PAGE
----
I question God’s existence, like any other person, because others who believe in one surround me. It is my personal belief to say there is no God. I’ve been told that miracles show God’s existence, or Earth itself is an example of his work. Witnessing a whole high school filled with materialistic teenagers and overconfident teachers come together with grief and support each other was a miracle to me. But I don’t think it is evidence of a God, it’s a work of human beings. I don’t think it necessary to allow belief of a higher power to take our credit for our inner strength. I believe we underestimate ourselves as human beings, by allowing an idea to provide us with excuses for life events or sorrow. At the end of the day all it comes down to is life, life happens, death happens, and life goes on.
It was easy to believe in my views when all others were excluded from the picture, and my opinion was my own. However, friends in youth groups and churches surrounded me. When my senior year rolled around, my best friend was very active in church and I was dating a guy who went to the church I once attended. I decided to become more involved with the church; I wanted to go on a retreat that had claimed to change lives. I helped volunteer, and went to services. Though I felt better because I was helping homeless, I sat in church wondering why I was there. I questioned whether Kairos, the retreat, was going to be meaningless to me.
I went on Kairos with an optimistic view, I had a lot of things in my life that were positive: I had a boyfriend who I cared for, I had a good group of friends and I was doing well in track and horseback riding. Kairos was meant to be time between God, and ourselves, so I was really skeptical; a lot of kids went on the trip to find God. I didn’t, I went on Kairos to find myself, trust others, and learn to love. I gained confidence in myself by opening up to others. I learned that my sanctuary isn’t a church of Christ, but riding a horse. I improved my confidence on my beliefs, with the support of those surrounding me, and I helped others with their struggling faiths. I solidified my idea that there is no God out there for me, because I don’t believe that God helped me learn what I learned on Kairos. I learned to love on Kairos, and I began to understand that life may not be fair, but I must make the best of it. No God helped me find this; it was my new ability to be open-minded about the real world and myself. It was my newfound strength to trust others and not put so much pressure on myself.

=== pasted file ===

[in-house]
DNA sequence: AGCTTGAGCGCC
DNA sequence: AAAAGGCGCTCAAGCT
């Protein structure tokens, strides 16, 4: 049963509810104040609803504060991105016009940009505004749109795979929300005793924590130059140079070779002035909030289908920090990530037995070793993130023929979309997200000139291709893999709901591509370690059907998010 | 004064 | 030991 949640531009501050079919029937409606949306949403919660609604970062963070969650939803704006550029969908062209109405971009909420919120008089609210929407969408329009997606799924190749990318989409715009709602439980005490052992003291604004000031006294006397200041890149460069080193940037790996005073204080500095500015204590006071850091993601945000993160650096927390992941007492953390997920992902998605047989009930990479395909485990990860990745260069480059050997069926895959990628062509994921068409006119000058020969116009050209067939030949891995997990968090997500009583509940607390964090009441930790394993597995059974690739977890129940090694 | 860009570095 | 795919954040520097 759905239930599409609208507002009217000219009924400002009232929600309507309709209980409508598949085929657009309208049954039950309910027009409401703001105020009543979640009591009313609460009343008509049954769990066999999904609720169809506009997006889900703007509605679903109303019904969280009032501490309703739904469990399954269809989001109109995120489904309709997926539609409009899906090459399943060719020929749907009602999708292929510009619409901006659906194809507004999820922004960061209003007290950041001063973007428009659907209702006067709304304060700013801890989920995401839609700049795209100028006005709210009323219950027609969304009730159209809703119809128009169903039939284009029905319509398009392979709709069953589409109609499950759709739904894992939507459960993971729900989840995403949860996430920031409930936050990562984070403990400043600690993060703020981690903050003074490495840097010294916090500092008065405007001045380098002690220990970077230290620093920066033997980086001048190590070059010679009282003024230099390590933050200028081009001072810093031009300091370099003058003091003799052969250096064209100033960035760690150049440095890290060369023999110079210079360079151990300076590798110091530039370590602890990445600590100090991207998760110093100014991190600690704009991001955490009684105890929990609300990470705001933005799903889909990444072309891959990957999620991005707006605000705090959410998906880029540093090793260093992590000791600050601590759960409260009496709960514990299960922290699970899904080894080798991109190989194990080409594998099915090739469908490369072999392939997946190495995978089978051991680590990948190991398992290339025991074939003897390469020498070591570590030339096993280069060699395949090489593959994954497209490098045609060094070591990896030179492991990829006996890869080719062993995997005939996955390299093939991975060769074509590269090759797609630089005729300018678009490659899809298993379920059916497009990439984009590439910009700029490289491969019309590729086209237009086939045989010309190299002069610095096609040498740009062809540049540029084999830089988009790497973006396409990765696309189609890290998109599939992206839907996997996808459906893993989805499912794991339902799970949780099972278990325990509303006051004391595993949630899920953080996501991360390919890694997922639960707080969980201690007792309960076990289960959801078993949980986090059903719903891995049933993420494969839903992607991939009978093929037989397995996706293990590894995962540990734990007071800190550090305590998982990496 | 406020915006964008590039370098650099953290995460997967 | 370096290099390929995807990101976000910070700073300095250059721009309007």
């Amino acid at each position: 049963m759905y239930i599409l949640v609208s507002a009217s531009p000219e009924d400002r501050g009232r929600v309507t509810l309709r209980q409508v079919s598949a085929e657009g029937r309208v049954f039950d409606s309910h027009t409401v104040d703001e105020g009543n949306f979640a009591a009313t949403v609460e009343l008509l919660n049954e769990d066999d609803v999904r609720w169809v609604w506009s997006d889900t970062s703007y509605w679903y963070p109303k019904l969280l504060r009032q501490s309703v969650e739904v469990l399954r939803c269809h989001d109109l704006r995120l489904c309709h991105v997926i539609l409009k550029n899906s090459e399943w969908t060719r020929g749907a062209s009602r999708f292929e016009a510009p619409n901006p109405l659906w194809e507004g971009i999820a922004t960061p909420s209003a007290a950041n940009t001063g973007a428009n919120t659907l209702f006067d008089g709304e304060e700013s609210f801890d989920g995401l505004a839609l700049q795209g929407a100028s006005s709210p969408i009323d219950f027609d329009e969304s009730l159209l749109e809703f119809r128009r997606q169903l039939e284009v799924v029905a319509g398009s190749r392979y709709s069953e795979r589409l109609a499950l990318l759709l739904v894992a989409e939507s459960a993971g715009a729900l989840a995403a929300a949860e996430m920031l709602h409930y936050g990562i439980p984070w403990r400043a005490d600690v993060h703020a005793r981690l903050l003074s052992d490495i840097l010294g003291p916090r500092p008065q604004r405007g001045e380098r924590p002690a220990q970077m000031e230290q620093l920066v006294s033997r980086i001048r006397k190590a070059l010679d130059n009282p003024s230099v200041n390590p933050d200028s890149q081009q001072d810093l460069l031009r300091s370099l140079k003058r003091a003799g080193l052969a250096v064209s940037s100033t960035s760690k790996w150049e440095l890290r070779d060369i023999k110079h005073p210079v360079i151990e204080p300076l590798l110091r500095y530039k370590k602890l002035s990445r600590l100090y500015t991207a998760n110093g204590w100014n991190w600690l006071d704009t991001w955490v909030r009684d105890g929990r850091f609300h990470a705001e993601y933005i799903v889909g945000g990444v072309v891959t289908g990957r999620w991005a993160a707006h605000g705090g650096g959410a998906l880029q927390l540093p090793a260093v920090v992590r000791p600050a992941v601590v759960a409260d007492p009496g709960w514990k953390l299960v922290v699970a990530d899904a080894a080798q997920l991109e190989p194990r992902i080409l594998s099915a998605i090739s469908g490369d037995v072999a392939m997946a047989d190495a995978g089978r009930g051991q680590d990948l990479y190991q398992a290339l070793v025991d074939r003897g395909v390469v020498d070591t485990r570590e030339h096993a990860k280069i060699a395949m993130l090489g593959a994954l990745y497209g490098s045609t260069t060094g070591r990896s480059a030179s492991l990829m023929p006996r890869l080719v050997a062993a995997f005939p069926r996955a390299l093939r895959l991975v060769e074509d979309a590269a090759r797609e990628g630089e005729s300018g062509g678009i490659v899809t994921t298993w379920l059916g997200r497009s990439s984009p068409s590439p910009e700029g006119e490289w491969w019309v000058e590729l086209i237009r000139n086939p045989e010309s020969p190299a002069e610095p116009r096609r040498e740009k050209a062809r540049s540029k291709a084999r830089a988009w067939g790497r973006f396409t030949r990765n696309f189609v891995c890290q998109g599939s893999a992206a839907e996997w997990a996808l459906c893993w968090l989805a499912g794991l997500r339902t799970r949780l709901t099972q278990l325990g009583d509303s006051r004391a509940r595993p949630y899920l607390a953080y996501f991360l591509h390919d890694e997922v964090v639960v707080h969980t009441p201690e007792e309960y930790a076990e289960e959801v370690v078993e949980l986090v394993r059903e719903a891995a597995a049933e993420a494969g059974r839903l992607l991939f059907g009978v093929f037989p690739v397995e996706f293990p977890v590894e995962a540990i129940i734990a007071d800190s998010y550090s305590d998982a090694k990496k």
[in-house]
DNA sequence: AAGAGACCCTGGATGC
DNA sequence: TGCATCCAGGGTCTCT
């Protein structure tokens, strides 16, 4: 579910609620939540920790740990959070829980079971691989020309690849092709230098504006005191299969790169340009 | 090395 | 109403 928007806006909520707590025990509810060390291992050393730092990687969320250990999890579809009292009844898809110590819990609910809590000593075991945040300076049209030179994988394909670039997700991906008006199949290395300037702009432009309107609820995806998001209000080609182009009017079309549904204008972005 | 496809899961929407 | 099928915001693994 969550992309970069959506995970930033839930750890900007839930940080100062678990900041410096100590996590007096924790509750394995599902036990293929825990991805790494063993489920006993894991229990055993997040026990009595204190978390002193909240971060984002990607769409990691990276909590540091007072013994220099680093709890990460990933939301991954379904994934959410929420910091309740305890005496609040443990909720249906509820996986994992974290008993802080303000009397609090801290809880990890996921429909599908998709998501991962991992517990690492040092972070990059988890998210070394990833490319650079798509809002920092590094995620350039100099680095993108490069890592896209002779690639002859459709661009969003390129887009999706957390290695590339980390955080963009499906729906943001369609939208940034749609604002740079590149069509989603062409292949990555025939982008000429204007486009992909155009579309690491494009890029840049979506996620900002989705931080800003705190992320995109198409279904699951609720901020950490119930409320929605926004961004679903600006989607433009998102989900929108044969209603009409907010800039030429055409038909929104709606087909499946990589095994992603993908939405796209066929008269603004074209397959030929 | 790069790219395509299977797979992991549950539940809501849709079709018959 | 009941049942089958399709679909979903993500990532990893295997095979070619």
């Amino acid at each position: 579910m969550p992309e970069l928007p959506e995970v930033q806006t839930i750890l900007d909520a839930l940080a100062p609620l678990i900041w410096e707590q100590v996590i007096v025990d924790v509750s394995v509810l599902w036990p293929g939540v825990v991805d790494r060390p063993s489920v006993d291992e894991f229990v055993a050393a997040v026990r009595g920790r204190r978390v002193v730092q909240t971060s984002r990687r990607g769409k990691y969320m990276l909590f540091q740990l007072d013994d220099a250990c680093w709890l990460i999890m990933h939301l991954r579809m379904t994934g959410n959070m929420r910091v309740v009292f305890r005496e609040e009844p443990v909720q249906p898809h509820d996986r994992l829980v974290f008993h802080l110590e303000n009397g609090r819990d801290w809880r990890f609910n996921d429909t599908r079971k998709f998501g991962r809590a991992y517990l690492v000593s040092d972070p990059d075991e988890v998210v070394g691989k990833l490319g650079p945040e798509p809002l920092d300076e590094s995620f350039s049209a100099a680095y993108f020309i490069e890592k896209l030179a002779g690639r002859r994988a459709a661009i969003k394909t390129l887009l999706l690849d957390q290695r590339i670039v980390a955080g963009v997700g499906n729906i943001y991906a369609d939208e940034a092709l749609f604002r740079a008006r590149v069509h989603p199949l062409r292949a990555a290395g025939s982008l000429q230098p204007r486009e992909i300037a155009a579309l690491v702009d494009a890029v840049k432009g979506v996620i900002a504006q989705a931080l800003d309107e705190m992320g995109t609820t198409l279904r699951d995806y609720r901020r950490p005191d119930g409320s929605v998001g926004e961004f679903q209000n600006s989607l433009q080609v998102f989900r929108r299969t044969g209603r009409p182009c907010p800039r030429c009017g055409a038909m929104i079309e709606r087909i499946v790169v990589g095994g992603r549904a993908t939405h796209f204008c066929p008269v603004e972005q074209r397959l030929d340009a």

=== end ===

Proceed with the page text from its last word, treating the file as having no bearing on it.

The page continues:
Not believing in a God has allowed me to realize my own faults and strengths. I found it easy to blame a greater power on the wrongs in the world, but the truth is, is that humans are to blame. There is no person to blame but ourselves for famish, suffering, failure. We must take responsibility for the wrongs in our lives. This I believe, that there is no higher figure pointing his or her finger down at me, as if I were his puppet, directing me. I don’t look up to this person and ask him why there’s wrong in my life, in my eyes it is unrealistic. I find serenity in horses or writing, I find answers through discovery of my own strength. I find faults in myself and improve them. At the end of the day, I know that where I am is result of my own accomplishments, and this makes me more certain of my actions. I’ve learned to second guess myself less and trust my instincts because they are my own, no one else’s. I believe in my own strength.
If you enjoyed this essay, please consider making a tax-deductible contribution to This I Believe, Inc.